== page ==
French Without Tears

Kay Hammond & Roland Culver in the original Criterion Theatre production,1936

French Without Tears is a comic play written by a 25-year-old Terence Rattigan in 1936. It takes place in a cram school for adults needing to acquire French for business reasons. The play was a success on its London debut, establishing Rattigan as a dramatist. Critics thought it 'gay, witty, thoroughly contemporary ... with a touch of lovable truth behind all its satire'.[1] It ran for over 1,000 performances in London and over 100 in New York.[2] It also established Rex Harrison as a major star. Scattered throughout are Franglais phrases and schoolboy misunderstandings of the French language.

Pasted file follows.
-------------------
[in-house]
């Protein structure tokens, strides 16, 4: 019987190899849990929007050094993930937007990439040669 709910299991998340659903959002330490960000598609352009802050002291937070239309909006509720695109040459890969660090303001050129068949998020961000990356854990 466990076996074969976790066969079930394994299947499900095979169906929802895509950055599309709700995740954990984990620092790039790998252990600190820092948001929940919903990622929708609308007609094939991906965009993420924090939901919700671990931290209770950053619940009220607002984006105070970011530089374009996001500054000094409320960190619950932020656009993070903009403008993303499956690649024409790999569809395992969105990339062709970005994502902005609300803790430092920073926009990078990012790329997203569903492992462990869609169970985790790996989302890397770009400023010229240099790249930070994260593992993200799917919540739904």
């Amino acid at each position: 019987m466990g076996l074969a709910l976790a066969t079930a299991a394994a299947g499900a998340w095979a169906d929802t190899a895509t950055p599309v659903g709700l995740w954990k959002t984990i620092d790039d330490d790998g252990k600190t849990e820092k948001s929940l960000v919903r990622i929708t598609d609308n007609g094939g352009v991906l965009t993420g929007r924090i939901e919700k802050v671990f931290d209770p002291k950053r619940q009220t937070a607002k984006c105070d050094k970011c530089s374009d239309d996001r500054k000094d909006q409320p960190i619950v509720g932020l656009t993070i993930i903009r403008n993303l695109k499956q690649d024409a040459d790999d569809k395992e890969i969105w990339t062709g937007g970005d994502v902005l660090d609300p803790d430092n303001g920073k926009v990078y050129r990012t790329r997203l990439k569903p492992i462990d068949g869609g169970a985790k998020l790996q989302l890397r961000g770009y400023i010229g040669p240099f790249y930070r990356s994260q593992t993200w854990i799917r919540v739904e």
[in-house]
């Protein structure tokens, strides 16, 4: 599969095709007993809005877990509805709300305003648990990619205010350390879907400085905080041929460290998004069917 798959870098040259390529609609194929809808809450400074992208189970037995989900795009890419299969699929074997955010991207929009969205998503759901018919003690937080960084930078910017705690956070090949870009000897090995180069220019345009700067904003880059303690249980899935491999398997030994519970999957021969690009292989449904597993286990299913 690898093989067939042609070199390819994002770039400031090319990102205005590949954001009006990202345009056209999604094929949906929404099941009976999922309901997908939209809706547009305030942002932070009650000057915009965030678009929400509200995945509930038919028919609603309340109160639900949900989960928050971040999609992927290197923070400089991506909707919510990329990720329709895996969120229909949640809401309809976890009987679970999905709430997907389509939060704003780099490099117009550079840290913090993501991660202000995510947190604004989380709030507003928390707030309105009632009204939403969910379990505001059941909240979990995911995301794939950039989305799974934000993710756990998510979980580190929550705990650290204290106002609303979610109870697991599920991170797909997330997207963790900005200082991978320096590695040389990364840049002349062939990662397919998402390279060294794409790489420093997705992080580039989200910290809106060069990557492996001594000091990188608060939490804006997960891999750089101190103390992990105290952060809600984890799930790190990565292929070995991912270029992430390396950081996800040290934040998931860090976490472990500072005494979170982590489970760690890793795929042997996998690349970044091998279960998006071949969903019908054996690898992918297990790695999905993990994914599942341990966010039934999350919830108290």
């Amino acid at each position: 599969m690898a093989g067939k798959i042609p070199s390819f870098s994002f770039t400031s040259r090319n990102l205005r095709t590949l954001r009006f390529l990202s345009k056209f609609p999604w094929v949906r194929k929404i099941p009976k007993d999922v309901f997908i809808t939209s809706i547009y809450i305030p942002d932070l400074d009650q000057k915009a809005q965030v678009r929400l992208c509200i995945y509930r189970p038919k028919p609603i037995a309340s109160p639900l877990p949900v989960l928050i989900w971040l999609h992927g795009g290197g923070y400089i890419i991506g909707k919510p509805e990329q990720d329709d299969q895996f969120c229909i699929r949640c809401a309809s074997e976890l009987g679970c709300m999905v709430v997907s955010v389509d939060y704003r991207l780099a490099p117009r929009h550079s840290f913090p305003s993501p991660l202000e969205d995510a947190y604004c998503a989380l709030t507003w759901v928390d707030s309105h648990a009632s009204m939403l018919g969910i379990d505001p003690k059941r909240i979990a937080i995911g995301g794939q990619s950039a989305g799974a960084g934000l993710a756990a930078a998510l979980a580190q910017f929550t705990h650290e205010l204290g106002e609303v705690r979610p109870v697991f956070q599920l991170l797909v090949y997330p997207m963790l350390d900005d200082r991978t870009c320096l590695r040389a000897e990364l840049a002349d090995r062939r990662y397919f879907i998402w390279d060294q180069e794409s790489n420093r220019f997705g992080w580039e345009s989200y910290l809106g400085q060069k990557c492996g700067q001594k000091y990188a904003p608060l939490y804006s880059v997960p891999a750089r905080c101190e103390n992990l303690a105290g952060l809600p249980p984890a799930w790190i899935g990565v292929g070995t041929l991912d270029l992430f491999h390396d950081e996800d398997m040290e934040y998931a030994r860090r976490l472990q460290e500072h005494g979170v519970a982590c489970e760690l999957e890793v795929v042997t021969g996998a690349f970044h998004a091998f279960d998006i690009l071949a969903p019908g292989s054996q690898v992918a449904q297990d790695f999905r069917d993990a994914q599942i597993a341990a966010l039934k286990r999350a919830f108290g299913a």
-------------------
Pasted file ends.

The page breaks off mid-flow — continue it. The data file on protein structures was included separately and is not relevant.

A film version, directed by Anthony Asquith and starring Ray Milland, was released in 1940.[3] In 1960 Rattigan himself refashioned the work as the musical Joie de Vivre but it was not a success.[4]

A television production was featured in the BBC's Play of the Month series in May 1976, which stars Nigel Havers, Anthony Andrews, and David Robb.[5]


  1. "French Without Tears by Terence Rattigan, Kay Hammond & Roland Culver".
  2. "Terence Rattigan".
  3. "French without Tears". BFI.
  4. Wright, Adrian (2012). West End Broadway : the Golden Age of American musical in London. Woodbridge, England: Boydell & Brewer. p. 163. ISBN 9781843837916.
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